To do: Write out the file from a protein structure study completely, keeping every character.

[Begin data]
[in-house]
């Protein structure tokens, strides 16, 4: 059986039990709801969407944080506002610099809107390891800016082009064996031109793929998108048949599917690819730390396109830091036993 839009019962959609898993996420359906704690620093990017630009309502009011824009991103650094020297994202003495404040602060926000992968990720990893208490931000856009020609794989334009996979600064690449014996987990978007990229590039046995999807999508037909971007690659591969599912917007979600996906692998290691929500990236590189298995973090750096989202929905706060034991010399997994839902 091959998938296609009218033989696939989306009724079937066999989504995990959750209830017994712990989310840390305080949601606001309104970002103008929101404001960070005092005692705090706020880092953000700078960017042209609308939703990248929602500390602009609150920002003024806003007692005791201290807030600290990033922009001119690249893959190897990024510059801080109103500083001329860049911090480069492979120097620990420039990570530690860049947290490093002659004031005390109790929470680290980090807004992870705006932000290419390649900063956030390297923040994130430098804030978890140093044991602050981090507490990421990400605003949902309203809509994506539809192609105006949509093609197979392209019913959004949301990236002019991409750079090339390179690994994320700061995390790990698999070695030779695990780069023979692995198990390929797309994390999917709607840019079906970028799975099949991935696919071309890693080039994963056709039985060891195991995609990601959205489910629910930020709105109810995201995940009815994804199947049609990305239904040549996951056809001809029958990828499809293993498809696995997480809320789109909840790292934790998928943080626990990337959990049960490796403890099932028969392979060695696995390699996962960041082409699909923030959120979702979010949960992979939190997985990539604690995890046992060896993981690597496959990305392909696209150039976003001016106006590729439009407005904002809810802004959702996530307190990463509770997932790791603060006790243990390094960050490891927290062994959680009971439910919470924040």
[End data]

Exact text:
[in-house]
């Protein structure tokens, strides 16, 4: 059986039990709801969407944080506002610099809107390891800016082009064996031109793929998108048949599917690819730390396109830091036993 839009019962959609898993996420359906704690620093990017630009309502009011824009991103650094020297994202003495404040602060926000992968990720990893208490931000856009020609794989334009996979600064690449014996987990978007990229590039046995999807999508037909971007690659591969599912917007979600996906692998290691929500990236590189298995973090750096989202929905706060034991010399997994839902 091959998938296609009218033989696939989306009724079937066999989504995990959750209830017994712990989310840390305080949601606001309104970002103008929101404001960070005092005692705090706020880092953000700078960017042209609308939703990248929602500390602009609150920002003024806003007692005791201290807030600290990033922009001119690249893959190897990024510059801080109103500083001329860049911090480069492979120097620990420039990570530690860049947290490093002659004031005390109790929470680290980090807004992870705006932000290419390649900063956030390297923040994130430098804030978890140093044991602050981090507490990421990400605003949902309203809509994506539809192609105006949509093609197979392209019913959004949301990236002019991409750079090339390179690994994320700061995390790990698999070695030779695990780069023979692995198990390929797309994390999917709607840019079906970028799975099949991935696919071309890693080039994963056709039985060891195991995609990601959205489910629910930020709105109810995201995940009815994804199947049609990305239904040549996951056809001809029958990828499809293993498809696995997480809320789109909840790292934790998928943080626990990337959990049960490796403890099932028969392979060695696995390699996962960041082409699909923030959120979702979010949960992979939190997985990539604690995890046992060896993981690597496959990305392909696209150039976003001016106006590729439009407005904002809810802004959702996530307190990463509770997932790791603060006790243990390094960050490891927290062994959680009971439910919470924040």